what does a week's worth of dinners look like at your house?

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ingodslove Amy f;) ingodslove Amy f;)
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what does a week's worth of dinners look like at your house?

We are in food rut and I'm leaning more and more these days to zero-waste and simple.  Would you share a list of an average week's dinners?
Wrennerd Wrennerd
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Re: what does a week's worth of dinners look like at your house?

Amy,
Bea posted her family's typical weekly menu here in one of her most inspired and useful posts:
http://zerowastehome.blogspot.com/2011/02/meal-planning.html

Lately, (during the summer) I have been making fruit and vegetable smoothies for two meals a day, and carbs (pasta or rice) for a portable lunch. I'm sure that'll change eventually, but it's working for now...

Jay Jay
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Re: what does a week's worth of dinners look like at your house?

In reply to this post by ingodslove Amy f;)
Agree with Wrennard, that post was probably one of the best and most useful!

First off, we're carnivores, so that influences our choices:
We do our No Waste Chicken every three/four weeks, which covers at least three nights, i.e., Roasted chicken, Chicken soup, Quiche/Frittata using L/O roasted veggies.
I also try to incorporate a slow cooker meal, a pressure cooked meal, a stir fry, a casserole, an egg based dish, a hearty soup, and a pasta based meal at least every two weeks or so. Veggies with/in everything.
I find that creating combos works great: rice as your starch one night, then fried rice a few nights later (great dish to use up leftovers!), a simple, meat based meal followed later by a casserole or a different stir fry using the leftovers, baked potatoes end up as home fries or potato salad; if we use cream for something, I'll also make some sour cream/creme fraiche .... It all comes from planning ahead, which we do on an eight day cycle. We only buy what is needed, very little gets wasted, minimal use of the freezer and we've plenty of variety. For a while I tried to use a new recipe every couple of weeks, too, but kinda over that for the moment.
Since dinners tend to be "heavier", we tend to have salads, leftovers for lunch, and breakfast might be anything, if anything.
HTH!
ingodslove Amy f;) ingodslove Amy f;)
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Re: what does a week's worth of dinners look like at your house?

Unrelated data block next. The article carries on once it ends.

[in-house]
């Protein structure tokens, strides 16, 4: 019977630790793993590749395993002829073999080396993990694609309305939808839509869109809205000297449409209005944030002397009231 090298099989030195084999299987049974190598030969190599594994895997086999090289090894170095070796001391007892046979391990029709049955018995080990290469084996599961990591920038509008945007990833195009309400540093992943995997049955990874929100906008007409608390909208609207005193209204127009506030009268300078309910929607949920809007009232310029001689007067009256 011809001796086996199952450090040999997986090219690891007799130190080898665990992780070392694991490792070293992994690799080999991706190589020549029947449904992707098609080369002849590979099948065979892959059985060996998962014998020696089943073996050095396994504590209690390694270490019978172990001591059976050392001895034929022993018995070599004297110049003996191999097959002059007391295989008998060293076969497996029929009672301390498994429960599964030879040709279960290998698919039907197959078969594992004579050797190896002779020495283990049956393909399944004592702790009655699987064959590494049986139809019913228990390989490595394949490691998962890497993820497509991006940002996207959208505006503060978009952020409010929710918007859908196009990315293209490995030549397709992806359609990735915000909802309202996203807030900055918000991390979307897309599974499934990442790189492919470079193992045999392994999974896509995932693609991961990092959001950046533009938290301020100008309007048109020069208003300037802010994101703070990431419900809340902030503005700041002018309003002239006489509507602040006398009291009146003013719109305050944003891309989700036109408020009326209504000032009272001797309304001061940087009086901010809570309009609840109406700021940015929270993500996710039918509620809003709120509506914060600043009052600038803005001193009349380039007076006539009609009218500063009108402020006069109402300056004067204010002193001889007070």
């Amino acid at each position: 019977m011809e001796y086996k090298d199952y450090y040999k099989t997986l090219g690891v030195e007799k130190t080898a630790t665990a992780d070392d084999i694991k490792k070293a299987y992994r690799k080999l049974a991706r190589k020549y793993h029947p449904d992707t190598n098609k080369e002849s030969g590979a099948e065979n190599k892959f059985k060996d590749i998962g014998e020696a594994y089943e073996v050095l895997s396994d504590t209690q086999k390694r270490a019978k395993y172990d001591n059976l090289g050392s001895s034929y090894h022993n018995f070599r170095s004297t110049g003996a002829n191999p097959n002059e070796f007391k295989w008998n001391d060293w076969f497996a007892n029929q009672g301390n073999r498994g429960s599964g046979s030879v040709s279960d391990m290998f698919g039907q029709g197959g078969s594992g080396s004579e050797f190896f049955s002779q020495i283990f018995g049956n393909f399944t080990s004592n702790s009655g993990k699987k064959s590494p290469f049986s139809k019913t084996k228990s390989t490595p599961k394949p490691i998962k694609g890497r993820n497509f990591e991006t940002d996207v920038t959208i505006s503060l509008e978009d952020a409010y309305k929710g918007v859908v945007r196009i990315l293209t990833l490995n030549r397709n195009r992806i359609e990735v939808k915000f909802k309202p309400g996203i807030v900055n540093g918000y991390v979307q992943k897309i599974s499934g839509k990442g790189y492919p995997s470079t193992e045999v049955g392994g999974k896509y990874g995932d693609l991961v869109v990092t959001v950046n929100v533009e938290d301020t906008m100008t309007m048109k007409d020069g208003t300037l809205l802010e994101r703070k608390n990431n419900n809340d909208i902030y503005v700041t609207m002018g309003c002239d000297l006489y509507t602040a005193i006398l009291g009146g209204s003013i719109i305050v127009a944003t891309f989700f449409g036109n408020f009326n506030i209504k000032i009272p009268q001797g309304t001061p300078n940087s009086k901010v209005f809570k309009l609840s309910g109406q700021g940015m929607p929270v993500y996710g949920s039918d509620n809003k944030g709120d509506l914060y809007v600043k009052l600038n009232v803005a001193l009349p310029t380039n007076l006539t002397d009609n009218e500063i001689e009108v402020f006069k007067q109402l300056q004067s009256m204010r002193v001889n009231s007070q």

In reply to this post by Wrennerd
thank-you!  I looked and looked for that..it was hovering in my memory but I couldnt find it usign search...too sleep-deprived I guess.

and I have stacks and piles of recipes that are HANGING over me that I will ceremonisously recycle this weekend:)  per that post:)
ingodslove Amy f;) ingodslove Amy f;)
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Re: what does a week's worth of dinners look like at your house?

In reply to this post by Jay
Thanks!  We have many meatless meals, but I my family of all-guys really loves meat sometimes:)  I do the chicken thing.  We have CSA so the veggies are always a surprise...

I think I could try to make larger dinners so that the leftovers could be lunch the next day...hmmn...
Wrennerd Wrennerd
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Big chart of menu options

Glad you brought this up again, Amy -- it's been percolating in the back of my mind off and on for a while, so I finally did something about it.

In the interest of shortening my shopping list each week, and inspired by Bea's original menu and Tamar Adler (An Everlasting Meal, "Great meals rarely start at points that all look like beginnings. They usually pick up where something else leaves off."), I took several of Michael Ruhlman's cooking methods from Twenty and Mark Bittman's "Roasted Anything," along with my endless admiration for the chart on the cover of Ruhlman's Ratio, and I created a menu that allows you to purchase one starch and one meat a week and still eat something different each weeknight for a month or more. This chart generally assumes that you have a large roast or chicken from which to use leftover or shredded meat with each recipe (or cooked beans or lentils), and assorted veggies to accompany. It reflects some of my preferred dishes and my dislike for precise "recipes", so it isn't an exhaustive list of possibilities, but I think you'll get the idea and be able to substitute your own favorites while still achieving the goal of turning one night's leftovers into the next night's (or nights') meal(s).

I have a mantra for the ZW kitchen -- "Boiled, fried, roasted, baked, soup!" -- and I hereby present you with a Big Chart to make it practical. Hope it's useful...